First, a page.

Tuesday, 24 May 2016

Movie Review: Midnight Cowboy (1969)


A quintessential 1970s character drama, Midnight Cowboy is the story of two down-and-almost-out characters who forge an unlikely friendship.

Handsome, sturdy and dim dishwasher Joe Buck (Jon Voight) leaves his life in rural Texas behind and heads to New York City. In flashback, snippets of Joe's troubled childhood are revealed, including a disturbing relationship with his grandmother and a passionate affair with a girlfriend that ends badly. Now Joe's intention is to sell his services as a male prostitute with a cowboy persona to the wealthy women of New York. But his early and clumsy attempts to make a career as a stud are a miserable failure, including an early session with socialite Cass (Sylvia Miles) that ends with him paying her.

Joe stumbles across Rico Rizzo (Dustin Hoffman), known to all as Ratso, a suitable nickname but one that he hates. Ratso is a penniless gutter rat and petty thief with a bum leg and a persistent cough. He promptly swindles Joe out of $20 by sending his to see a religious zealot on the pretext of arranging to find him a manager. Eventually, with Joe quickly running out of money and getting ever more desperate, Ratso takes him into his derelict apartment in a condemned building. The two men establish a spiky friendship as they attempt to find ways to make enough money to eat, stay warm and take care of Ratso's worsening health.

Directed by John Schlesinger and written by Waldo Salt adapting the James Leo Herlihy novel, Midnight Cowboy is a slice of societal anthropology set in corners often ignored. The story of the pathetic gigolo and the pitiful tramp finds the human spirit fighting for survival and small moments of joy against the forces of poverty, rejection, hunger, cold and despair. The film is absorbing in its depiction of the struggle for survival and dignity, the pace surprisingly brisk and the misadventures of Joe and Ratso always offering ever newer levels of desperation.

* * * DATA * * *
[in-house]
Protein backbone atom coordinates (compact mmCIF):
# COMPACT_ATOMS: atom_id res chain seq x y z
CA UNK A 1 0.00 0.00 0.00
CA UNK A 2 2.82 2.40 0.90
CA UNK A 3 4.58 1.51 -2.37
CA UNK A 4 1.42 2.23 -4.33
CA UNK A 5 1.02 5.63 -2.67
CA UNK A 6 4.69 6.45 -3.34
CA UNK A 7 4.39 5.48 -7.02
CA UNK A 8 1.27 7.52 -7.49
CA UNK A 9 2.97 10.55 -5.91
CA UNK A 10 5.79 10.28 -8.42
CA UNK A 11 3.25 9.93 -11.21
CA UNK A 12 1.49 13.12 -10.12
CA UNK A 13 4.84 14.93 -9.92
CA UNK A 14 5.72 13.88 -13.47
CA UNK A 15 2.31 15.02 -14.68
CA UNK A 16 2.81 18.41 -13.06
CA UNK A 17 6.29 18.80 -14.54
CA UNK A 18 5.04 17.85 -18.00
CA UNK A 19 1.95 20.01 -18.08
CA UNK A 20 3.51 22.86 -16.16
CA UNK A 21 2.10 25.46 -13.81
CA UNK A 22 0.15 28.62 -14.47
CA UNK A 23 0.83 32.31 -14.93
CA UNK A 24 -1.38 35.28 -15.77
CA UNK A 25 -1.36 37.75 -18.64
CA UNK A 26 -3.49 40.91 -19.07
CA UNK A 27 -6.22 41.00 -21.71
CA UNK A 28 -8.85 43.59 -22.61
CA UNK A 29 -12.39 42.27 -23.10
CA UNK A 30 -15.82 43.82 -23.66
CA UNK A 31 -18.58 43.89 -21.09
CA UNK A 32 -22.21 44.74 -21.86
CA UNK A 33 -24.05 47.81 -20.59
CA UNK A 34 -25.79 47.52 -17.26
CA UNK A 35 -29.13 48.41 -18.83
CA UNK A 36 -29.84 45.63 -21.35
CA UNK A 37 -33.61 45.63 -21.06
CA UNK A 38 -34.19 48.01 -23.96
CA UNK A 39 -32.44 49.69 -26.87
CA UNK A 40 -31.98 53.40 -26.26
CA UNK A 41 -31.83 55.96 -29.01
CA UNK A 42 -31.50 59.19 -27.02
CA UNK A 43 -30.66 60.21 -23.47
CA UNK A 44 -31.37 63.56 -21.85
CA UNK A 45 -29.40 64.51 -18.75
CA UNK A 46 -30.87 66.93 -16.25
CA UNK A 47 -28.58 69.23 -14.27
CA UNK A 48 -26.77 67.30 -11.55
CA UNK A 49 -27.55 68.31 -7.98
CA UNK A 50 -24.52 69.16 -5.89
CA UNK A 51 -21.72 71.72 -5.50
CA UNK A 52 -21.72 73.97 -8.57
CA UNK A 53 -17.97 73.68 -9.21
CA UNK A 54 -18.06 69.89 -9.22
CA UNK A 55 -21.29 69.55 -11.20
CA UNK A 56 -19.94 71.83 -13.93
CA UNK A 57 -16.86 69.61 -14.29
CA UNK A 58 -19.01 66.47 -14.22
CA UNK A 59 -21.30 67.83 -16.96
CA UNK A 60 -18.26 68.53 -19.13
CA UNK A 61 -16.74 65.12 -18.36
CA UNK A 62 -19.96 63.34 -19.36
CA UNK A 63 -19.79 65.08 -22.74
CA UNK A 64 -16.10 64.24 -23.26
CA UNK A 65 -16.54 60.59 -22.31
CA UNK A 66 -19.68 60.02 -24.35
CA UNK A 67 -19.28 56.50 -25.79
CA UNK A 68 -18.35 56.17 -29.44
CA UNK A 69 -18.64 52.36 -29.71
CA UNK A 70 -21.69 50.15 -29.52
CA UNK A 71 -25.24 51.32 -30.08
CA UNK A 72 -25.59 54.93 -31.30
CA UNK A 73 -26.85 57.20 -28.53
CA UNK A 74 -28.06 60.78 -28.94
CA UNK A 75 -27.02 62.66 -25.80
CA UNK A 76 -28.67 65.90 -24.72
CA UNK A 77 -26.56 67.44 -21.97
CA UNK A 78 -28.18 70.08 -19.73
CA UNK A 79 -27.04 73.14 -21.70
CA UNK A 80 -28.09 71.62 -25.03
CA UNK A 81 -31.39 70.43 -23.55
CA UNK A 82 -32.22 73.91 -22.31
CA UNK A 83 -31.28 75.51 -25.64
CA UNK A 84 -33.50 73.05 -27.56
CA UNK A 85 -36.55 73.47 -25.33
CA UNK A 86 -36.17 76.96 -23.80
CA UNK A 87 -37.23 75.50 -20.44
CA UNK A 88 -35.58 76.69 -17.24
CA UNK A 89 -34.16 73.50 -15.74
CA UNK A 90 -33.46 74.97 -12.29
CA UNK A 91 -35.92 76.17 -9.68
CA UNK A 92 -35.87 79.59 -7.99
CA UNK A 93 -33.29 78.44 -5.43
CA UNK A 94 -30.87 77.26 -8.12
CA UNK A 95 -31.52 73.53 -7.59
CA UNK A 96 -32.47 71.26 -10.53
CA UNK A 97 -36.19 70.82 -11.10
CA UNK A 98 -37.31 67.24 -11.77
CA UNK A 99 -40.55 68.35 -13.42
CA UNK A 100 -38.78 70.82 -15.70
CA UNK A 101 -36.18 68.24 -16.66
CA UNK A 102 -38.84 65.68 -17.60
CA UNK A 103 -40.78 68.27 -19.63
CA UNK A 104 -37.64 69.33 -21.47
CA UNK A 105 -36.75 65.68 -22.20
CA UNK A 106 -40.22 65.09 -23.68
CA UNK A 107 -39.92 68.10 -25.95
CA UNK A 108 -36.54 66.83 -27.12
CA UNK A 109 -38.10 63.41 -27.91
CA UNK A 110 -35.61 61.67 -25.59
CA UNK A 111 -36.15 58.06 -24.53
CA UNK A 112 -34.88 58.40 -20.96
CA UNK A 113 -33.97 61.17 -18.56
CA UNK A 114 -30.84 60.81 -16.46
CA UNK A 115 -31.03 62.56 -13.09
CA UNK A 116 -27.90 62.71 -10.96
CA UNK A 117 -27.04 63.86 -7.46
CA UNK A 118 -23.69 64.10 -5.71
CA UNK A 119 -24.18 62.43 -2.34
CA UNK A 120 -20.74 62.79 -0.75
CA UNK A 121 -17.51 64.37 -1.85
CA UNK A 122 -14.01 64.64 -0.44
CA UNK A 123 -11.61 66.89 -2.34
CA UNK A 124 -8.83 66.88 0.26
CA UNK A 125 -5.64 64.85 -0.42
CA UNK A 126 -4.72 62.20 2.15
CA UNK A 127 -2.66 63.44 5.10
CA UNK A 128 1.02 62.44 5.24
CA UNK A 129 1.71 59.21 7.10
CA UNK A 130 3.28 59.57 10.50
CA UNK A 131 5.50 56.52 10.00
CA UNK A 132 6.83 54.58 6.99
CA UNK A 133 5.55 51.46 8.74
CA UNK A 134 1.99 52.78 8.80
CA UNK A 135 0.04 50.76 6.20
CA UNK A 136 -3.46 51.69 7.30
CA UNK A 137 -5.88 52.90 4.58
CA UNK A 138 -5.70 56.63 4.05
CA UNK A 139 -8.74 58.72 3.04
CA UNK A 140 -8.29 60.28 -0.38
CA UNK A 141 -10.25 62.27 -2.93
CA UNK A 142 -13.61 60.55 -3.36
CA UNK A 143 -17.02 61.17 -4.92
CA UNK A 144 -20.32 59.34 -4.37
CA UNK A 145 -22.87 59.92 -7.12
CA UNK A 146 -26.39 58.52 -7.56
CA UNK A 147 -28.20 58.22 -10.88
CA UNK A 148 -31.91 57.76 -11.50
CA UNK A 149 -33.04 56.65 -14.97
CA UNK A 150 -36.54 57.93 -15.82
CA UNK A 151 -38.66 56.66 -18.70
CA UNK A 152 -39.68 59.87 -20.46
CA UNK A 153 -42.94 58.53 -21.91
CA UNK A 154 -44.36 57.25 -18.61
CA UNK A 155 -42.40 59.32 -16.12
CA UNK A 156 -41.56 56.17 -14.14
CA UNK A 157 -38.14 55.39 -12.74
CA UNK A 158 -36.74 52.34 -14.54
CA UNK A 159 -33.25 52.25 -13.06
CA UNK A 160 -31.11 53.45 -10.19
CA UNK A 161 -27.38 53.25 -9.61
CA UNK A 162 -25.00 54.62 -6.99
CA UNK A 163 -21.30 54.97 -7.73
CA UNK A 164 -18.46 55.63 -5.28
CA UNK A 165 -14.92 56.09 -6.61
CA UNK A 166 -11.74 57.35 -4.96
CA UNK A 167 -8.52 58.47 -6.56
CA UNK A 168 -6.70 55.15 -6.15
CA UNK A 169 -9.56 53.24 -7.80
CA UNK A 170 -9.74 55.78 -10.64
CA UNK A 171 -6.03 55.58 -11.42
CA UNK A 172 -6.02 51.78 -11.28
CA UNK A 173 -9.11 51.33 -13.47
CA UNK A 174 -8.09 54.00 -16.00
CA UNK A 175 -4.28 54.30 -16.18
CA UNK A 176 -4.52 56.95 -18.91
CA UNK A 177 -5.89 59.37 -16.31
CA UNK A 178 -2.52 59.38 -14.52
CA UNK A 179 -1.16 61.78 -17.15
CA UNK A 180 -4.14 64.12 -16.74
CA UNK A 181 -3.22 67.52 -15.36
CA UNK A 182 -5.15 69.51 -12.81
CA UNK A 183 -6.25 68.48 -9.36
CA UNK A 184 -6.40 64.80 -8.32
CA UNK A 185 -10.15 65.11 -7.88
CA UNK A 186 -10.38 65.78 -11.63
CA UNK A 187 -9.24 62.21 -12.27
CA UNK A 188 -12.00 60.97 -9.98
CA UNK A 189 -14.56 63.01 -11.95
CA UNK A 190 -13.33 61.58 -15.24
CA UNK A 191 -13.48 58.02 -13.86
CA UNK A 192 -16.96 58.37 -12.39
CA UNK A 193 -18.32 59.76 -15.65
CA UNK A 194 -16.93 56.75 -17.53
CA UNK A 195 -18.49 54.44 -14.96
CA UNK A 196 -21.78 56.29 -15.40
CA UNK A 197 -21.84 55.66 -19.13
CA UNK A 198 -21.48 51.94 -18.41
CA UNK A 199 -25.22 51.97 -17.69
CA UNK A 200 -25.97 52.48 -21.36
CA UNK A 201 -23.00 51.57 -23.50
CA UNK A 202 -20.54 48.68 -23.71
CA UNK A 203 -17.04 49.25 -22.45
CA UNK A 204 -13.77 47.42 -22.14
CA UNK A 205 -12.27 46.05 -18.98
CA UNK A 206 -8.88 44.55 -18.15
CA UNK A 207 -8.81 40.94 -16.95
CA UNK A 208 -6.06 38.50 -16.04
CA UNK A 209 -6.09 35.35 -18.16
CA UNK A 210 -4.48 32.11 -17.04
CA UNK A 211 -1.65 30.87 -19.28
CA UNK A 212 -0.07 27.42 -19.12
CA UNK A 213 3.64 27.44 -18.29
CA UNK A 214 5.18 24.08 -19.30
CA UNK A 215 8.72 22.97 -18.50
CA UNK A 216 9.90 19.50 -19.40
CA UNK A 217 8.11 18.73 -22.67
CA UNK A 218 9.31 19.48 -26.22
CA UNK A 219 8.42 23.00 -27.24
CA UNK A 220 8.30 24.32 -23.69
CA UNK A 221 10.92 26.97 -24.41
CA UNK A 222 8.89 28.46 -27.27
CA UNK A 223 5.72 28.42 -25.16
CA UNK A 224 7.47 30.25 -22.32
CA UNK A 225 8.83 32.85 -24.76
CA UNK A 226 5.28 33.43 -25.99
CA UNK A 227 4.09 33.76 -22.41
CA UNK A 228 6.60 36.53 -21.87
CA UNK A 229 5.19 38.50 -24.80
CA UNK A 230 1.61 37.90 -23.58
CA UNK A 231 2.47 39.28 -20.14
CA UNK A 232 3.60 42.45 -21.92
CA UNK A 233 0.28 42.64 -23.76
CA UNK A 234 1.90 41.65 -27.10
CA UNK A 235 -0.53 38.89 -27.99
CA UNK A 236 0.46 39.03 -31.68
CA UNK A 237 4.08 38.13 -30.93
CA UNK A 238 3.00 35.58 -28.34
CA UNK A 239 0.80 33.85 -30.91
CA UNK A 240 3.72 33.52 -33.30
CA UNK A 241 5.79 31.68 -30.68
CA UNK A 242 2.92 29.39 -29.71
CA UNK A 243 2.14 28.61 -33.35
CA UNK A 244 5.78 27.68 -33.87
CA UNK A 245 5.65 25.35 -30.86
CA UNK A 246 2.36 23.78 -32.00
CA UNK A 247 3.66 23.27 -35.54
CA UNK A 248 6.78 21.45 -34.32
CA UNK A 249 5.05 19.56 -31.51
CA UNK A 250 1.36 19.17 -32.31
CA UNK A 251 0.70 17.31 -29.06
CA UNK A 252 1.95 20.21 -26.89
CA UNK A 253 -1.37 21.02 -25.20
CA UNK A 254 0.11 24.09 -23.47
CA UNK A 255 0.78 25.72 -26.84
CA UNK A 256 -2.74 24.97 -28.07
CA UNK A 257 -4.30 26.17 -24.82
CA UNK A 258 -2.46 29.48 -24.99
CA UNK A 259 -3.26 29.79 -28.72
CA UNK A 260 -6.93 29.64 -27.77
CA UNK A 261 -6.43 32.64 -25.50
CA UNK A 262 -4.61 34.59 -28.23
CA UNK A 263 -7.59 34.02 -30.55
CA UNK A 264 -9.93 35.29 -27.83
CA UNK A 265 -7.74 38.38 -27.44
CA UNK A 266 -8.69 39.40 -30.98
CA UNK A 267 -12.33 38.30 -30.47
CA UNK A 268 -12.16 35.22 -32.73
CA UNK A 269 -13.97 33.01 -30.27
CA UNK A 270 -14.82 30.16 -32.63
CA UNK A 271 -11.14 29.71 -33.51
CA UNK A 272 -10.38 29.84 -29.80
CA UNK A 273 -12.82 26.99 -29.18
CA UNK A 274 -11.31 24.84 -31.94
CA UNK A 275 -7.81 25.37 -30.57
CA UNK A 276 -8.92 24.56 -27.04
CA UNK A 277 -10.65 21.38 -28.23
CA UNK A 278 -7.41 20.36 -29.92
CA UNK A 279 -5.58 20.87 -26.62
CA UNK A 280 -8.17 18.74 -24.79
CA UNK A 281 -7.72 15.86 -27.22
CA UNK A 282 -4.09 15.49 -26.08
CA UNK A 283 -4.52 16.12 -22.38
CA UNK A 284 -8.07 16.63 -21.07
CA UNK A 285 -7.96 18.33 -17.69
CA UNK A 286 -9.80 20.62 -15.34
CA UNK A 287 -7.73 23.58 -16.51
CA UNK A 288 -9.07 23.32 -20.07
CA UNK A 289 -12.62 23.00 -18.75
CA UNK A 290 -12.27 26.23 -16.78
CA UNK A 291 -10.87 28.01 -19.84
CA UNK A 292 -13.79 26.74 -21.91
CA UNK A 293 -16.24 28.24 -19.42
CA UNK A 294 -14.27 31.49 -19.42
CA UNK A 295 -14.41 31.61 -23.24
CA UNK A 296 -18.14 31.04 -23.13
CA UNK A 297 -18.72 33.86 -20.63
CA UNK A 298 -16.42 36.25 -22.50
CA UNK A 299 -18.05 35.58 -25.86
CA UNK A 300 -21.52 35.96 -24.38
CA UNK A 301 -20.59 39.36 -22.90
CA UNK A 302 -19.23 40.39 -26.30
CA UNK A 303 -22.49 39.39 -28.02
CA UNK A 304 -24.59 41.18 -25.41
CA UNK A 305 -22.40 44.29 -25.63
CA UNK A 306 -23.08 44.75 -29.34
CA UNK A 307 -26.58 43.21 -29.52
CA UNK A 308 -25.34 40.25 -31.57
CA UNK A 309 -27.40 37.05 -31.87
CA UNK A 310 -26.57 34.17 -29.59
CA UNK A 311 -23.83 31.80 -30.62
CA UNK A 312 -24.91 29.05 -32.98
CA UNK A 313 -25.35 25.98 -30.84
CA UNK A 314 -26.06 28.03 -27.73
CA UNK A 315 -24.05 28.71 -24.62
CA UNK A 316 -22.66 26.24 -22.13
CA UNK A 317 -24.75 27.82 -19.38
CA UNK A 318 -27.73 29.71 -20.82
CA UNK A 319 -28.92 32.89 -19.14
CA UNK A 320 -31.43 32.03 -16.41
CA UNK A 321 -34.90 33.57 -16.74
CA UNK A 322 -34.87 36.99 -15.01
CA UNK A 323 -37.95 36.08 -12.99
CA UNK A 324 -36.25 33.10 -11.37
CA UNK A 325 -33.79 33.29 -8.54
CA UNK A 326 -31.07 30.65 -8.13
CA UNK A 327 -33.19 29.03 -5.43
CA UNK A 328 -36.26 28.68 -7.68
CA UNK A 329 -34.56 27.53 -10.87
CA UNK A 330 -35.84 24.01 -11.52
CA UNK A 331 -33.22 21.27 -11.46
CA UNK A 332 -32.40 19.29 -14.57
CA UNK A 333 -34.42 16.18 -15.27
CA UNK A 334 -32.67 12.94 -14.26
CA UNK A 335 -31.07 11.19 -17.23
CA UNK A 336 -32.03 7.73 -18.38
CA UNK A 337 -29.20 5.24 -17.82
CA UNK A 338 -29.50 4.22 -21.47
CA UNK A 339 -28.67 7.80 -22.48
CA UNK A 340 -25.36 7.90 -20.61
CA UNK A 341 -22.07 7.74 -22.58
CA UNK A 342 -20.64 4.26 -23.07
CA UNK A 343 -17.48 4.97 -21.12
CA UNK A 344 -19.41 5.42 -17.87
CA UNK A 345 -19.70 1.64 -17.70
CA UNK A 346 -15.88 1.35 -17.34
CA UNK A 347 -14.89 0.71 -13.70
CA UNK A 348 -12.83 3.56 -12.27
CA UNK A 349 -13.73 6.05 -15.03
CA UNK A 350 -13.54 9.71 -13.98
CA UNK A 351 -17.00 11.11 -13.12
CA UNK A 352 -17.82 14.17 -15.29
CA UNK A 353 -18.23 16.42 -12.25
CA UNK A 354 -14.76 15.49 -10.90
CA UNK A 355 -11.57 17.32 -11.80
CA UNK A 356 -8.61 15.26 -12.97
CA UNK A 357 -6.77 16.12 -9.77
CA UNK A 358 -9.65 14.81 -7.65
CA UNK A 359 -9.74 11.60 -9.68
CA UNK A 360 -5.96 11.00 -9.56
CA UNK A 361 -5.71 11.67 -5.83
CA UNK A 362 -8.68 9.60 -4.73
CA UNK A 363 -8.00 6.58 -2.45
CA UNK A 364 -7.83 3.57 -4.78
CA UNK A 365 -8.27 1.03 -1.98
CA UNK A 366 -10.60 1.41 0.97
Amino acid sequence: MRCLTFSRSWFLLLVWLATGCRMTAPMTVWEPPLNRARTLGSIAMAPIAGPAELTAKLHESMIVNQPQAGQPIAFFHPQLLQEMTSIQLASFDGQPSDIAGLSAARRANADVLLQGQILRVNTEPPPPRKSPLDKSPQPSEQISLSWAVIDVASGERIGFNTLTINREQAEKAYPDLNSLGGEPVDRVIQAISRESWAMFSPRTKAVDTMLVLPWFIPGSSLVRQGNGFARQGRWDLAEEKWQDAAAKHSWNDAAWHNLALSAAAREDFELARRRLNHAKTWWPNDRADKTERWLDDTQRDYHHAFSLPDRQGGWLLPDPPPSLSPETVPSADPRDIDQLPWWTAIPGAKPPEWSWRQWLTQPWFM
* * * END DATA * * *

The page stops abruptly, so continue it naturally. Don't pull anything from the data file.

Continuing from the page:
Midnight Cowboy is paradoxically filled with elegance, beauty and the essence of companionship. Schlesinger constructs an affecting, deeply involving narrative filled with poignant moments, made all the more enduring by the certainty that Buck and Ratso do not have the capacity to actually succeed at anything. Their life and hopes will forever be s series of disappointments, and they will nevertheless not give up. Even from the bottom of the sewer, hope persists that tomorrow will be a better day.

The affecting soundtrack by John Barry perfectly complements the film, and includes Fred Neil's song Everybody's Talkin' and the soulful, legendary main harmonica theme by Toots Thielemans. The cinematography by Adam Holender captures life from the perspective of two men at the bottom looking up, the tonier districts of New York City offering a cold, unwelcoming shoulder while the seedier districts tantalize with nighttime lights, blurry neon colours and the promise of cash earned the dirty way.

In a career-making role, Jon Voight embodies Joe Buck and creates an enduring image of a strong but slow man buffeted by life yet determined to make something of himself using his limited skill set. In his first role after The Graduate, Dustin Hoffman announces his outstanding range and reinvents himself from clean-cut college kid to street scoundrel persevering on society's left-overs. Rico Rizzo persists only in the dumps and condemned margins of the city, yet when he roars I'm walkin' here! at an errant taxi, he owns the street, ever so briefly.

Midnight Cowboy starts with a long bus ride and ends with another. In a testament to both the human spirit and the film's unique viewpoint, both are journeys incredibly propelled by unbridled optimism.






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